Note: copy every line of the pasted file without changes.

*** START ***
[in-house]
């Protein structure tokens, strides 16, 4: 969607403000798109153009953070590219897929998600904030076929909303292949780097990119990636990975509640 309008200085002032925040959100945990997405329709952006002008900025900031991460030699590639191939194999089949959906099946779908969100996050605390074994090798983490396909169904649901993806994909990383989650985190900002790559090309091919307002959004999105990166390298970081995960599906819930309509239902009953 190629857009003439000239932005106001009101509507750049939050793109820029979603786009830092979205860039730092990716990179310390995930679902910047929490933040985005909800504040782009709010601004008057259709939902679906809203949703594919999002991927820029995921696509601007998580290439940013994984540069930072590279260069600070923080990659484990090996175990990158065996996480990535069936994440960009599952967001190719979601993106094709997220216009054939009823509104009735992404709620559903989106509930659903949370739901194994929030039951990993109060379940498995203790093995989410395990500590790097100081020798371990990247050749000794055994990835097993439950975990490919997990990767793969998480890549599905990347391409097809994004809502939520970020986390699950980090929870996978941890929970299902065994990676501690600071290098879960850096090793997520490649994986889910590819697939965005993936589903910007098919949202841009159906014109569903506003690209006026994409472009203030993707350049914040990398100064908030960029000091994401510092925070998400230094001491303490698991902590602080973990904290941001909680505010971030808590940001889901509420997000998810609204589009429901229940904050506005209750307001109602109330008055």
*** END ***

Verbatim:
[in-house]
């Protein structure tokens, strides 16, 4: 969607403000798109153009953070590219897929998600904030076929909303292949780097990119990636990975509640 309008200085002032925040959100945990997405329709952006002008900025900031991460030699590639191939194999089949959906099946779908969100996050605390074994090798983490396909169904649901993806994909990383989650985190900002790559090309091919307002959004999105990166390298970081995960599906819930309509239902009953 190629857009003439000239932005106001009101509507750049939050793109820029979603786009830092979205860039730092990716990179310390995930679902910047929490933040985005909800504040782009709010601004008057259709939902679906809203949703594919999002991927820029995921696509601007998580290439940013994984540069930072590279260069600070923080990659484990090996175990990158065996996480990535069936994440960009599952967001190719979601993106094709997220216009054939009823509104009735992404709620559903989106509930659903949370739901194994929030039951990993109060379940498995203790093995989410395990500590790097100081020798371990990247050749000794055994990835097993439950975990490919997990990767793969998480890549599905990347391409097809994004809502939520970020986390699950980090929870996978941890929970299902065994990676501690600071290098879960850096090793997520490649994986889910590819697939965005993936589903910007098919949202841009159906014109569903506003690209006026994409472009203030993707350049914040990398100064908030960029000091994401510092925070998400230094001491303490698991902590602080973990904290941001909680505010971030808590940001889901509420997000998810609204589009429901229940904050506005209750307001109602109330008055």